Last month, a Boston, Massachusetts, contractor was fined $161,000 by the U.S. Department of Labor’s Occupational Safety and Health Administration (OSHA) for “alleged willful and serious violations of workplace safety standards” at a construction site in Hanover.
The contractor, Walsh Corporation, is accused of failing to protect a worker from a cave-in and failing to take measures to prevent a construction accident when hazards were revealed at a Hanover job site.
The citation, which was issued on Oct. 13, resulted from an OSHA inspection at a Walsh Corp. jobsite where workers were installing a water main. Reportedly, an OSHA inspector witnessed an employee working in an unprotected straight-walled trench that lacked protection to prevent its walls from caving in and was more than five feet deep.
Additionally, the site around the trench created hazards, there was no safe way for the employee to exit the trench in the case of a cave-in and the employee was not wearing protective headwear, OSHA said.
The OSHA inspector said that there was not a representative from Walsh Corp. at the jobsite who could correct these hazards after they were pointed out, and the employee remained working in the unsafe trench, at risk of serious injury or death.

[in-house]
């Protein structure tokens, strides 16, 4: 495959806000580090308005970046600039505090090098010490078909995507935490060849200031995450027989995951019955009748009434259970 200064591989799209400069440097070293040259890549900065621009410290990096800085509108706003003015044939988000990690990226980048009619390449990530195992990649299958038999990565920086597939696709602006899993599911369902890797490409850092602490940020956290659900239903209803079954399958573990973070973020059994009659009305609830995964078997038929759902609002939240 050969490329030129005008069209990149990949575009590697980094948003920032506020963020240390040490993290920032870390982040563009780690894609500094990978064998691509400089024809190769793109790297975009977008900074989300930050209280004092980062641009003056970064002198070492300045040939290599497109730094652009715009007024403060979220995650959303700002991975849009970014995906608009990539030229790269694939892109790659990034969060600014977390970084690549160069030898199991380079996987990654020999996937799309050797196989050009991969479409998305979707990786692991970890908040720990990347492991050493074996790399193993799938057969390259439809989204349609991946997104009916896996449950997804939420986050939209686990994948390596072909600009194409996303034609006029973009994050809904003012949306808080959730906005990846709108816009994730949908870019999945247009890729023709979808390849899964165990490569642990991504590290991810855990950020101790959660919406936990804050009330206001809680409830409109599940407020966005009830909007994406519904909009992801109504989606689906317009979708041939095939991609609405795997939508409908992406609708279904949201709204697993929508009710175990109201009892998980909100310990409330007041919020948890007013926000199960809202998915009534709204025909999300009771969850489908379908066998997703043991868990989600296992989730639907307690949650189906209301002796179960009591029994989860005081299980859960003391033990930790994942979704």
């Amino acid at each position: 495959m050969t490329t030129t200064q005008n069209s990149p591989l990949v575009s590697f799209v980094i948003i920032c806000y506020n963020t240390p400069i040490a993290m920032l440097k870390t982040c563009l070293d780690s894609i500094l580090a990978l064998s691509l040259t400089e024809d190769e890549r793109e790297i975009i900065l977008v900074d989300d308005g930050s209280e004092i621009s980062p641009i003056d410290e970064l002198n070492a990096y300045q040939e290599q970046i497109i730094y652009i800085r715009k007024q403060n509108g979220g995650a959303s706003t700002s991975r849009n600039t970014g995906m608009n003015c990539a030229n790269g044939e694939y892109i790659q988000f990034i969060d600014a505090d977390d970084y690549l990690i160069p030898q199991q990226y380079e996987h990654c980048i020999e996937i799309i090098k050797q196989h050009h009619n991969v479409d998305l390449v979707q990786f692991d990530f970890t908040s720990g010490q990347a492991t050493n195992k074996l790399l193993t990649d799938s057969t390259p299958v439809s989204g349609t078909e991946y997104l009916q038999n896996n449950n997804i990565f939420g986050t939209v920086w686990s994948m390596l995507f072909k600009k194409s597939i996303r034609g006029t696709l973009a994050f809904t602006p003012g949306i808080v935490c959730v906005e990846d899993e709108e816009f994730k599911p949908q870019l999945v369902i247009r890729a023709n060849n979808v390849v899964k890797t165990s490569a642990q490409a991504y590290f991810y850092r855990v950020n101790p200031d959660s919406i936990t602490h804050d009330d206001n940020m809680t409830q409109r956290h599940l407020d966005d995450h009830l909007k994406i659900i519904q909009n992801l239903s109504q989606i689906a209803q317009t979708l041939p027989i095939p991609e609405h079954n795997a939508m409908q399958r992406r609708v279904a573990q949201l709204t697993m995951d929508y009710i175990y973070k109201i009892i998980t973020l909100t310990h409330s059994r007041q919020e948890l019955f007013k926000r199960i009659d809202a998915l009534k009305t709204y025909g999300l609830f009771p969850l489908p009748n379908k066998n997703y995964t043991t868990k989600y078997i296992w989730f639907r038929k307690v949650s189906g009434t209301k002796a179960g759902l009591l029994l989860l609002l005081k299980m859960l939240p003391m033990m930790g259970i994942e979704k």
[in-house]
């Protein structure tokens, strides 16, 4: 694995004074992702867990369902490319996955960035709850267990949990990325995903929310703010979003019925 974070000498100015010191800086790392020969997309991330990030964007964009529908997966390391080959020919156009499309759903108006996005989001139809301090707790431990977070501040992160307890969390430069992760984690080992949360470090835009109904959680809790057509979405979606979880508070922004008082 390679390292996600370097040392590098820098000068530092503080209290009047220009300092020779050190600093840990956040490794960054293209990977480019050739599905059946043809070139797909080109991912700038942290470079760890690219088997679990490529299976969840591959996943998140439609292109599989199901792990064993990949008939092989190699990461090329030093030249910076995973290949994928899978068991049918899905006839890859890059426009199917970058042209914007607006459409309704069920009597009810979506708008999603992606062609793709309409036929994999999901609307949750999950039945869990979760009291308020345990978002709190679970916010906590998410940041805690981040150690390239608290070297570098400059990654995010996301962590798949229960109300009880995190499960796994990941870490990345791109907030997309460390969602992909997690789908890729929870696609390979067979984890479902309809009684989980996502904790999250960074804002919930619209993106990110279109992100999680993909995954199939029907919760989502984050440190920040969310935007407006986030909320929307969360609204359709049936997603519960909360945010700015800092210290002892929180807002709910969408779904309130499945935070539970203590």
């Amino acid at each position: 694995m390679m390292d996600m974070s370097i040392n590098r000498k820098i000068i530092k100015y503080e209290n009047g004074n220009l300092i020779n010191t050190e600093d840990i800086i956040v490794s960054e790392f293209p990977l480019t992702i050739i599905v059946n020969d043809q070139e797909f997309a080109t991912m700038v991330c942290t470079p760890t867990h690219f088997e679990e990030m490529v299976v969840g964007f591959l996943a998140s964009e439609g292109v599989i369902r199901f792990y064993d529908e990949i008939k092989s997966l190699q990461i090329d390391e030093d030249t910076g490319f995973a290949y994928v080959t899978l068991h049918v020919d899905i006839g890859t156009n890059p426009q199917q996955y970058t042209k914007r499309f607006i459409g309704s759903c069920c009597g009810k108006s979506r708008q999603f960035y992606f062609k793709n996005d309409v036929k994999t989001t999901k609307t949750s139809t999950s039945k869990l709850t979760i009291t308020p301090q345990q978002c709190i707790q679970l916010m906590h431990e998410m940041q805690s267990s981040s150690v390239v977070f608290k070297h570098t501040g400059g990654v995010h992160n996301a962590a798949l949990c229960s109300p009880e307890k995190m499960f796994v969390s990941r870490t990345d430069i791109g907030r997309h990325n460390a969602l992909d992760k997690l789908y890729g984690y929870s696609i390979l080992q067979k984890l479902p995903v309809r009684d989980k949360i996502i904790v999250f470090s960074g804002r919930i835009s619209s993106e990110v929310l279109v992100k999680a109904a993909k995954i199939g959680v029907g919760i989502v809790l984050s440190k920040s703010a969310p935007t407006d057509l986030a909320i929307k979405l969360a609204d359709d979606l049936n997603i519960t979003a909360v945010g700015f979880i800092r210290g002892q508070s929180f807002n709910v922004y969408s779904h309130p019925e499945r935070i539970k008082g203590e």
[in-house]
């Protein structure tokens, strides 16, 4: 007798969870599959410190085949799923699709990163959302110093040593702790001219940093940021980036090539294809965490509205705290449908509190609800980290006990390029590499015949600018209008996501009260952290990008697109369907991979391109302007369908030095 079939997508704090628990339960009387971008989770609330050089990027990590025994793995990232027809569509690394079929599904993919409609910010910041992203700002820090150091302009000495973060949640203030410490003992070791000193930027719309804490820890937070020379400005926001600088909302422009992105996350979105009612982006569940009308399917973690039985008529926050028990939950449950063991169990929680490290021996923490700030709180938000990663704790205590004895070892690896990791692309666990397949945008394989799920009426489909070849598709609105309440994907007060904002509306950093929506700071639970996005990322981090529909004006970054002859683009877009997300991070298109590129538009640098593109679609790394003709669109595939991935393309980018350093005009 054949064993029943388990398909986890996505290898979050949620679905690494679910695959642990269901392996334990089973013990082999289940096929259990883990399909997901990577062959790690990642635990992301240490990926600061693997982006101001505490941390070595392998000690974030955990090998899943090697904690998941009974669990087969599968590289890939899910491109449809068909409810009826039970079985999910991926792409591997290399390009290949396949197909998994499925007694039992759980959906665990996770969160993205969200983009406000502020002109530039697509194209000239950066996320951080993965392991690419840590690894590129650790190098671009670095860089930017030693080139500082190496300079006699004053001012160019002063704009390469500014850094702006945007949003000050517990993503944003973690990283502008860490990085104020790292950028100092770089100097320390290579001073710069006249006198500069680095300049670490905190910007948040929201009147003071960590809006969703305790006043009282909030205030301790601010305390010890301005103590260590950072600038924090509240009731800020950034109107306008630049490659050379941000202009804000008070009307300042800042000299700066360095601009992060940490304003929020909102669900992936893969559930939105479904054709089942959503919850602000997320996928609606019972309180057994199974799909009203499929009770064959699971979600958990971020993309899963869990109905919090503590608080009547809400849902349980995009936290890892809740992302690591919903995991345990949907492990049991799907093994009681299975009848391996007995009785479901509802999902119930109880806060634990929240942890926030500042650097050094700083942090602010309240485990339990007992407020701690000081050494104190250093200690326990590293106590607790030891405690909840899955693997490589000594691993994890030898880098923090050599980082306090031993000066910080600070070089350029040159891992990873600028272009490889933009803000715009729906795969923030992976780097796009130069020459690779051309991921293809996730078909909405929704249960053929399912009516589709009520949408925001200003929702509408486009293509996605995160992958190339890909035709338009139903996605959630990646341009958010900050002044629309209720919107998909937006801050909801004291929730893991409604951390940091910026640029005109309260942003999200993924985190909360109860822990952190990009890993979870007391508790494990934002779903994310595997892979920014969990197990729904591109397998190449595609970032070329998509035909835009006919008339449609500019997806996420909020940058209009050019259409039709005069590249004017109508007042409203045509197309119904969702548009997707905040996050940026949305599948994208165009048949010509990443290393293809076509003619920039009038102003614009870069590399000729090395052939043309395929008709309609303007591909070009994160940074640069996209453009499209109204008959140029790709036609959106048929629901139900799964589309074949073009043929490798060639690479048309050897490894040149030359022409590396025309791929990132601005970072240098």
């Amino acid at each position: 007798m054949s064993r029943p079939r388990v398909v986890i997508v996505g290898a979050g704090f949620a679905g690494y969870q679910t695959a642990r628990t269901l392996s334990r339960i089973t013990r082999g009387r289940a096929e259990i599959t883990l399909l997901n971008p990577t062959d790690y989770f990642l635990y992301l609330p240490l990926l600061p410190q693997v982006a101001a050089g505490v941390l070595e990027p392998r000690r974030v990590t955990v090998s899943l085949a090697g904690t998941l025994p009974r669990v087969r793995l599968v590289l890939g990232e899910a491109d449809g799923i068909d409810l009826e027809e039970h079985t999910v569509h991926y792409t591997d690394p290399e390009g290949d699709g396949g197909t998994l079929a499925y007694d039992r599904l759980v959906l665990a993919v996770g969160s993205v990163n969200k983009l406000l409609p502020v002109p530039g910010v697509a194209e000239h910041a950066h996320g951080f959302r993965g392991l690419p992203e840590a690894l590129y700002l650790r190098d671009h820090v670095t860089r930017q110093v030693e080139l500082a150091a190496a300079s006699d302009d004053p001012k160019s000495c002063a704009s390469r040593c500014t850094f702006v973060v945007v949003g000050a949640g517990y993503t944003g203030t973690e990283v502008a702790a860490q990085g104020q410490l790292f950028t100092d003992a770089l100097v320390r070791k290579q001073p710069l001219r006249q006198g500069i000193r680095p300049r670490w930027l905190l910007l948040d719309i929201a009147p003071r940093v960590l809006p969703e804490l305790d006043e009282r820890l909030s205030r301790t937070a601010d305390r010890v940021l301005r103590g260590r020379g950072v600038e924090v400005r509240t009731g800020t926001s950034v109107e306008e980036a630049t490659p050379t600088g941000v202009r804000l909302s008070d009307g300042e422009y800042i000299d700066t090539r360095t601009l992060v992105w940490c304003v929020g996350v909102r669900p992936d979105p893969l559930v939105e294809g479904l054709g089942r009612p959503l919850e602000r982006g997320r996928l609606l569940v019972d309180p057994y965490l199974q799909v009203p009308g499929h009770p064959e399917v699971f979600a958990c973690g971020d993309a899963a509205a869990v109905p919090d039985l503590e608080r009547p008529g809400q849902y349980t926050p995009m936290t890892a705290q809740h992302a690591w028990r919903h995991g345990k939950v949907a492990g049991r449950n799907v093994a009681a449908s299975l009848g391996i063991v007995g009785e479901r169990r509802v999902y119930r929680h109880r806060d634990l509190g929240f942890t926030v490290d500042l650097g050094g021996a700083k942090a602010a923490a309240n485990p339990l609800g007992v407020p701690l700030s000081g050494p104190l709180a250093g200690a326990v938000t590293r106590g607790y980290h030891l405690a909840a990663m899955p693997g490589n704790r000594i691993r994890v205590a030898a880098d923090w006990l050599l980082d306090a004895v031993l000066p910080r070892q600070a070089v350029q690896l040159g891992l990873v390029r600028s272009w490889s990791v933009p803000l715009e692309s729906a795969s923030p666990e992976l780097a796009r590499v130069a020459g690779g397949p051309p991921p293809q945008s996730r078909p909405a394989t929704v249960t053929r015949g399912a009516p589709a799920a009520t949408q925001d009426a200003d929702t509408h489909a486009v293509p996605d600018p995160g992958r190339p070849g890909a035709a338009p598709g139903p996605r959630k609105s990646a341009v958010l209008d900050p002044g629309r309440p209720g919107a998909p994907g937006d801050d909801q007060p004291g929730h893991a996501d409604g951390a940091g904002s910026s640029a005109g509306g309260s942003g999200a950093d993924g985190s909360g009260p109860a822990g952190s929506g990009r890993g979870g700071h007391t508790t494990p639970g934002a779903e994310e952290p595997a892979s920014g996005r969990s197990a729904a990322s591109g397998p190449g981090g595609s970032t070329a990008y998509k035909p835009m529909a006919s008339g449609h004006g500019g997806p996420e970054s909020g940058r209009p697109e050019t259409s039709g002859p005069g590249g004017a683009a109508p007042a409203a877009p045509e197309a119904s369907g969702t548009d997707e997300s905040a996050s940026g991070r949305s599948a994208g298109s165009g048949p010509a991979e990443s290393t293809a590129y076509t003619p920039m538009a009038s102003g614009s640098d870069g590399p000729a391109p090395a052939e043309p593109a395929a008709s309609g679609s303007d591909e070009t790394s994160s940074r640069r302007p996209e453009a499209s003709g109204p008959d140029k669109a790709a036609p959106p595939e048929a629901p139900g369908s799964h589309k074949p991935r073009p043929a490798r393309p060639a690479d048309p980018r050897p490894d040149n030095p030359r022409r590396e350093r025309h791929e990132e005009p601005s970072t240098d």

The Boston contractor was cited with two willful violations with $140,000 in proposed fines, and three serious violations with $21,000 proposed in fines.
“In recognition of the severity of these hazards, as well as this employer’s knowledge and failure to correct them, we are proposing the maximum allowable fine for each cited condition,” OSHA’s area director for Boston and southeastern Massachusetts said.
Cave-ins put the lives of construction workers at risk, which is why it is imperative that employers take the necessary precautions to prevent them from happening.
The employer in this case is lucky that a serious accident didn’t injure the employee, or it could be facing a personal injury lawsuit in addition to OSHA fines.
Source: Wicked Local Hanover, “Contractor faces OSHA fines for Hanover work,” Oct. 26, 2011.